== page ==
PORT CHARLOTTE — Bucs head coach Raheem Morris figured he had the baseball managing thing down. "All I've got to do," he said Tuesday morning, "is look real serious and spit seeds."
Then he watched the Rays and one of his assistant coaches, Eric Yarber, go through batting practice and pregame drills. He brought the lineup card to home plate, where the umpires posed with him for a photo. He went to the mound to make a pitching change, removing Josh Johnson, er, James Shields in the fourth.
And when the 3-plus-hour game ended, with the Rays scoring a 3-2 walkoff win in 10 innings, Morris pumped his fist, pointed a finger in the air and bounded out of the dugout holding up the game ball — everything but a chest bump — to cap his day as Joe Maddon's designated manager of the Rays.
"I'm 1-0," Morris said. "It was awesome, man. The best part about it was being down there and listening to those guys go through the strategy and go through all the motions, it really made me feel a part of the game. That was the most locked-in I've ever been to a baseball game, and it was the fastest game I've ever been to in my life."
Maddon was as thrilled with the experience as the result: "It was all about Raheem."
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Maddon and Morris have become good friends, meeting up for an occasional meal, or at least a beverage, around south Tampa. So it was a natural progression for Maddon to suggest a spring training get-together, further bridging the relationship between the franchises.
And despite their one major philosophical difference — remember Morris' pronouncement that "stats are for losers" — they have found a lot to talk about: communication with players, leadership styles, team-building.
For example, the Rays — adding to the frivolity — started the morning with a golf long-drive contest on a back field. After seeing the camaraderie, Morris said to expect the Bucs to do the same.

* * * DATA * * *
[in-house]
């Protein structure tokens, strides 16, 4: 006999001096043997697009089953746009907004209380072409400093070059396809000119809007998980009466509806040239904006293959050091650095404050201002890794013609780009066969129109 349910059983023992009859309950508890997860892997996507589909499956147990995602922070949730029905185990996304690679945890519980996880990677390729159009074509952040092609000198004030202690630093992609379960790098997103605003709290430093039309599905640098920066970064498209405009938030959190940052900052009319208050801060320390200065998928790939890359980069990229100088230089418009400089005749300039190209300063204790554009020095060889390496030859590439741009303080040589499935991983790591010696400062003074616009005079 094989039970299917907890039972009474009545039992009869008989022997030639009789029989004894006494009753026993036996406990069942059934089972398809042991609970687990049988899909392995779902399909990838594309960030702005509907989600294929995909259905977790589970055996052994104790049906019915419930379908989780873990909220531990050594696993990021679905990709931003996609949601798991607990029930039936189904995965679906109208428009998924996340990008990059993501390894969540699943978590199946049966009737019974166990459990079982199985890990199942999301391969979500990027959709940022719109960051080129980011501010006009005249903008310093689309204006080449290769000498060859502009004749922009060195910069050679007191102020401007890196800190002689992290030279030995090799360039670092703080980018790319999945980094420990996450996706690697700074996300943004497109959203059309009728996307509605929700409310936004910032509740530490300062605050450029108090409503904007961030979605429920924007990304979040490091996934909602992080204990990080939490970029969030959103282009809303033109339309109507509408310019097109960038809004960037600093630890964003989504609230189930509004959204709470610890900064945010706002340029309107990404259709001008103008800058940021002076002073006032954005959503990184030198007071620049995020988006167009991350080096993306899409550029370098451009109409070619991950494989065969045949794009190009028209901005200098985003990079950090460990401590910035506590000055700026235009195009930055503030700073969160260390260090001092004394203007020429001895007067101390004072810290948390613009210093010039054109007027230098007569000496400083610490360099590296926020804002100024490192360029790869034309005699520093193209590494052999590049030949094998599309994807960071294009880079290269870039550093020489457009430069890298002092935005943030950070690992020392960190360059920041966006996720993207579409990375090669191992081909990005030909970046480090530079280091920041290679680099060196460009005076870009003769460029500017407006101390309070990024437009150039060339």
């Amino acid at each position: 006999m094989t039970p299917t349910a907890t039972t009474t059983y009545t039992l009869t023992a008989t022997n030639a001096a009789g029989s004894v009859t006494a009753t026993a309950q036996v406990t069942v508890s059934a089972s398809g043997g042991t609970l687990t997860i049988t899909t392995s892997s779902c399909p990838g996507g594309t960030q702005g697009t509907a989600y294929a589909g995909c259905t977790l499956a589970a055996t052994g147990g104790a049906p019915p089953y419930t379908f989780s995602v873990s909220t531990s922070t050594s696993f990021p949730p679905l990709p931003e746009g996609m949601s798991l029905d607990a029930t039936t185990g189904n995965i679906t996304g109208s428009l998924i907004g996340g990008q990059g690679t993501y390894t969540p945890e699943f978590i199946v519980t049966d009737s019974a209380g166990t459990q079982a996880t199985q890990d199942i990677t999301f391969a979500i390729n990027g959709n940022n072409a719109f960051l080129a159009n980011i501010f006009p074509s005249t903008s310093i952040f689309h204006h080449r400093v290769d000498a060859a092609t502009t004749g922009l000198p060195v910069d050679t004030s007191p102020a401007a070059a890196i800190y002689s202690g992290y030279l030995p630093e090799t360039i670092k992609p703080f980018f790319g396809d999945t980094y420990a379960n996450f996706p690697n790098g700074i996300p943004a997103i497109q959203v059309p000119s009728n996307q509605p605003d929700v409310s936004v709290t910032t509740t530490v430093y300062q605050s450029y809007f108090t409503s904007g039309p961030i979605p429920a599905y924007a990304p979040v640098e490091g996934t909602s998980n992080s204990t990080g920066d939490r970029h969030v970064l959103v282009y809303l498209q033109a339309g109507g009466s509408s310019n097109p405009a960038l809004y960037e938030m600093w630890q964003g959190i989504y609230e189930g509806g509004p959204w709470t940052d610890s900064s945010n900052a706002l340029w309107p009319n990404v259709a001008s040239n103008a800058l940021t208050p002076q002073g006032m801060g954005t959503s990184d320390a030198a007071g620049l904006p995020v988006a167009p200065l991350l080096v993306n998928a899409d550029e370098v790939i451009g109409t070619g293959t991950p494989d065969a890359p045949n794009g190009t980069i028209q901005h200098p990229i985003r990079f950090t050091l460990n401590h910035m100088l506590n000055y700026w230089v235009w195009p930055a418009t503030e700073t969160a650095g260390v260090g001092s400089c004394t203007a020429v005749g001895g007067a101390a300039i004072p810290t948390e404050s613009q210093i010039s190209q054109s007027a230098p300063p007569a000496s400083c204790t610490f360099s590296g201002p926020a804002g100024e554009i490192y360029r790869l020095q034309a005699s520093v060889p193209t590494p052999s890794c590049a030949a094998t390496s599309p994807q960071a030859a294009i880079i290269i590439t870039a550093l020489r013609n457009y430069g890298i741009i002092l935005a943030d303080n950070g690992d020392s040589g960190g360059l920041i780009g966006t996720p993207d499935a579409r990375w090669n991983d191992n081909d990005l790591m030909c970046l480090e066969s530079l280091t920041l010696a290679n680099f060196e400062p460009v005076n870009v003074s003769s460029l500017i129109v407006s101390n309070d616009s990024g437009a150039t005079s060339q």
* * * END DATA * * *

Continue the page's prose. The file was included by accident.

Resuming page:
"Every time I sit around this man, I pick up something," Morris said.
And the feeling is mutual. "I enjoy bouncing things off of him," Maddon said. "He's got a lot of great ideas."
And as for that stats line, given Maddon's infatuation with the numbers game? "Two different sports," Morris said. "This game is built on stats."
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Morris couldn't resist doing some coaching, and a little scouting. He said he could imagine using Evan Longoria as a strongside linebacker (citing his toughness and "swagger") and B.J. Upton as a defensive back alongside Ronde Barber and Aqib Talib — though Upton made abundantly clear his preference to avoid contact.
"Joe got him to run the bases hard now," Morris said. "So I can get him to tackle."
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Morris looked on in jeans as Yarber, who last played baseball in high school some 30 years ago, went through four rounds of batting practice against former big-leaguer Dave Eiland, with equal parts encouragement and teasing ("Stop being so spastic," Longoria joked). He then took ground balls at second base, getting better as he went.
Morris had no intention of stepping on the field, then Maddon invited him to manage with him from the dugout — or "the box," as Morris first called it — and he changed into full uniform.
Tim Tschida's umpiring crew was obviously impressed to see him. And Shields was a bit surprised when Morris bounced from the dugout, signaled expertly for the lefty reliever and headed to the mound.
"He walked to the mound, and he's like, 'So, what do we do now?' " Shields relayed. "I was like, 'You're supposed to get the ball from me.' And he's like, 'Oh, okay, then hand me the ball.' Then he's like, 'So, what are we doing after the game? Is this what we're supposed to talk about out there?' It was pretty funny."
"It was awesome," Morris said. "Did you see my signal? I looked pretty cool doing it, too."
Times staff writer Rick Stroud contributed to this report.